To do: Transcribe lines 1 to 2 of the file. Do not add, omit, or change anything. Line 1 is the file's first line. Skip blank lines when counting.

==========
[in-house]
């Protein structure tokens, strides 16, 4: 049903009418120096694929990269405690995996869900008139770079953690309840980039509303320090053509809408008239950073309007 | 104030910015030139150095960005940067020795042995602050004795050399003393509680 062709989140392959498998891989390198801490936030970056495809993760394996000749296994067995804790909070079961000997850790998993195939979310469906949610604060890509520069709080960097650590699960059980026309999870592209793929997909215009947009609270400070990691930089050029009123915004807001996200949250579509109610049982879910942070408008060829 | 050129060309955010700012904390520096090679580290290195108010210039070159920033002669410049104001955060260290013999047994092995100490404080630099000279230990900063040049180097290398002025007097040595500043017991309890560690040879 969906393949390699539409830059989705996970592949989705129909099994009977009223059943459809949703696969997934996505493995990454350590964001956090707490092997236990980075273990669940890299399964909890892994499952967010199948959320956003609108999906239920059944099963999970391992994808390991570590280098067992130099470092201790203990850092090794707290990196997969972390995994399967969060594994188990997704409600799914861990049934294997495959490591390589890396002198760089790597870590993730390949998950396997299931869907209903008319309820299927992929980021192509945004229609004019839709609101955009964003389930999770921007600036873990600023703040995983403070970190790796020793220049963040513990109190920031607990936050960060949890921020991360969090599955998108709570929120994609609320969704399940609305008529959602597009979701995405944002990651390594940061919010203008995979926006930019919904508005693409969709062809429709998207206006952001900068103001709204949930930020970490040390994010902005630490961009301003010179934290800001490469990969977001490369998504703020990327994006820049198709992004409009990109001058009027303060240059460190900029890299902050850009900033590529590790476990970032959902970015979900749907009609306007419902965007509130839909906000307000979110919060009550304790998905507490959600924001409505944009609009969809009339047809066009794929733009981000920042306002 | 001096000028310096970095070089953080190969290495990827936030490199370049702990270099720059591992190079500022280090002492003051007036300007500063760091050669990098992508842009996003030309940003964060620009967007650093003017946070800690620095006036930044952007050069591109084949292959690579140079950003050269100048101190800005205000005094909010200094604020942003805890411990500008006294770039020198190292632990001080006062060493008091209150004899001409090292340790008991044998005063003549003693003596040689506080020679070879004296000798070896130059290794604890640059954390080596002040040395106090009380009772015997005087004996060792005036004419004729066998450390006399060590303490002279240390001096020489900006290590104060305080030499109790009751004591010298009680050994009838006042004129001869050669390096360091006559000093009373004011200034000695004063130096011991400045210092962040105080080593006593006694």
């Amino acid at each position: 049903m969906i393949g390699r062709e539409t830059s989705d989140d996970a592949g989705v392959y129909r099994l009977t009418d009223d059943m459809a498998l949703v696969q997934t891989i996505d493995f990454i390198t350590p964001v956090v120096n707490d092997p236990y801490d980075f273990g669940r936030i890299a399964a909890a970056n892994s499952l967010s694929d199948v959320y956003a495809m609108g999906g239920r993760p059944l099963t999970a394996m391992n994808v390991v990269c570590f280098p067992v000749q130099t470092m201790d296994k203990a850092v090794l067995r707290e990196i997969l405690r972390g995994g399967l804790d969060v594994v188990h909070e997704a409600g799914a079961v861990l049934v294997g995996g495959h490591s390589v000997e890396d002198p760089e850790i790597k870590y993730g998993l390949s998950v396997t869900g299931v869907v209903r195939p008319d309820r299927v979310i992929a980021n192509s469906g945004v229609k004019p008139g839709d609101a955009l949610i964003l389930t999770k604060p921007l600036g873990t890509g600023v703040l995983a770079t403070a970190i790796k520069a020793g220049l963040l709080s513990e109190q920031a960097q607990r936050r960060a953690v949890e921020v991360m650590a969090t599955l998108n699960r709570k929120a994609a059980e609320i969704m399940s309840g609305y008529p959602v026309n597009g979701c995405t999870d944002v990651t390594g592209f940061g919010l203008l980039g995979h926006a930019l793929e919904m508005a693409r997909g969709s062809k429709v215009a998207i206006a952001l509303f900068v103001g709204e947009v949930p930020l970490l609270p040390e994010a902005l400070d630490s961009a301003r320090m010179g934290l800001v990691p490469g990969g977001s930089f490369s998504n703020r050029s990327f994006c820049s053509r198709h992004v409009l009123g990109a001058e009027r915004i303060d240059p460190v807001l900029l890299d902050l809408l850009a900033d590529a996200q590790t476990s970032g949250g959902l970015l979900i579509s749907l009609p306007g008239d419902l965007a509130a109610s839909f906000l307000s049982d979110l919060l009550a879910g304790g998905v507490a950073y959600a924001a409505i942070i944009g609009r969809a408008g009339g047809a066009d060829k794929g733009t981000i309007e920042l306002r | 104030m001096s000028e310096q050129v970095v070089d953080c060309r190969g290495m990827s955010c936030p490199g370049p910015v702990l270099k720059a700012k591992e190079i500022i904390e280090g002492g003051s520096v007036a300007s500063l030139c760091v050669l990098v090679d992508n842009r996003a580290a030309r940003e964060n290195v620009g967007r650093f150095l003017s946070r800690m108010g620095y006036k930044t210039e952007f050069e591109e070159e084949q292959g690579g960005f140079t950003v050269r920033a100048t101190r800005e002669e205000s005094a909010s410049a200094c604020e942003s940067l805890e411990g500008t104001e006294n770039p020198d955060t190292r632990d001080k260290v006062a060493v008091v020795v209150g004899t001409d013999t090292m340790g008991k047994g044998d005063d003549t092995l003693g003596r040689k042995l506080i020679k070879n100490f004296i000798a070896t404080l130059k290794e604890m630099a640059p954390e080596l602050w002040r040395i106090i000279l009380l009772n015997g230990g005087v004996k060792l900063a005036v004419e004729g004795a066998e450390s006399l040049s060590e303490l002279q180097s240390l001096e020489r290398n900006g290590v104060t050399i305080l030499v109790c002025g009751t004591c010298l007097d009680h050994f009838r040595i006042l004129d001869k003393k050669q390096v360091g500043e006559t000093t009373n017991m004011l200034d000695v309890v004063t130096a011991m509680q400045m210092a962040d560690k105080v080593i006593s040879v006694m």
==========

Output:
[in-house]
């Protein structure tokens, strides 16, 4: 049903009418120096694929990269405690995996869900008139770079953690309840980039509303320090053509809408008239950073309007 | 104030910015030139150095960005940067020795042995602050004795050399003393509680 062709989140392959498998891989390198801490936030970056495809993760394996000749296994067995804790909070079961000997850790998993195939979310469906949610604060890509520069709080960097650590699960059980026309999870592209793929997909215009947009609270400070990691930089050029009123915004807001996200949250579509109610049982879910942070408008060829 | 050129060309955010700012904390520096090679580290290195108010210039070159920033002669410049104001955060260290013999047994092995100490404080630099000279230990900063040049180097290398002025007097040595500043017991309890560690040879 969906393949390699539409830059989705996970592949989705129909099994009977009223059943459809949703696969997934996505493995990454350590964001956090707490092997236990980075273990669940890299399964909890892994499952967010199948959320956003609108999906239920059944099963999970391992994808390991570590280098067992130099470092201790203990850092090794707290990196997969972390995994399967969060594994188990997704409600799914861990049934294997495959490591390589890396002198760089790597870590993730390949998950396997299931869907209903008319309820299927992929980021192509945004229609004019839709609101955009964003389930999770921007600036873990600023703040995983403070970190790796020793220049963040513990109190920031607990936050960060949890921020991360969090599955998108709570929120994609609320969704399940609305008529959602597009979701995405944002990651390594940061919010203008995979926006930019919904508005693409969709062809429709998207206006952001900068103001709204949930930020970490040390994010902005630490961009301003010179934290800001490469990969977001490369998504703020990327994006820049198709992004409009990109001058009027303060240059460190900029890299902050850009900033590529590790476990970032959902970015979900749907009609306007419902965007509130839909906000307000979110919060009550304790998905507490959600924001409505944009609009969809009339047809066009794929733009981000920042306002 | 001096000028310096970095070089953080190969290495990827936030490199370049702990270099720059591992190079500022280090002492003051007036300007500063760091050669990098992508842009996003030309940003964060620009967007650093003017946070800690620095006036930044952007050069591109084949292959690579140079950003050269100048101190800005205000005094909010200094604020942003805890411990500008006294770039020198190292632990001080006062060493008091209150004899001409090292340790008991044998005063003549003693003596040689506080020679070879004296000798070896130059290794604890640059954390080596002040040395106090009380009772015997005087004996060792005036004419004729066998450390006399060590303490002279240390001096020489900006290590104060305080030499109790009751004591010298009680050994009838006042004129001869050669390096360091006559000093009373004011200034000695004063130096011991400045210092962040105080080593006593006694």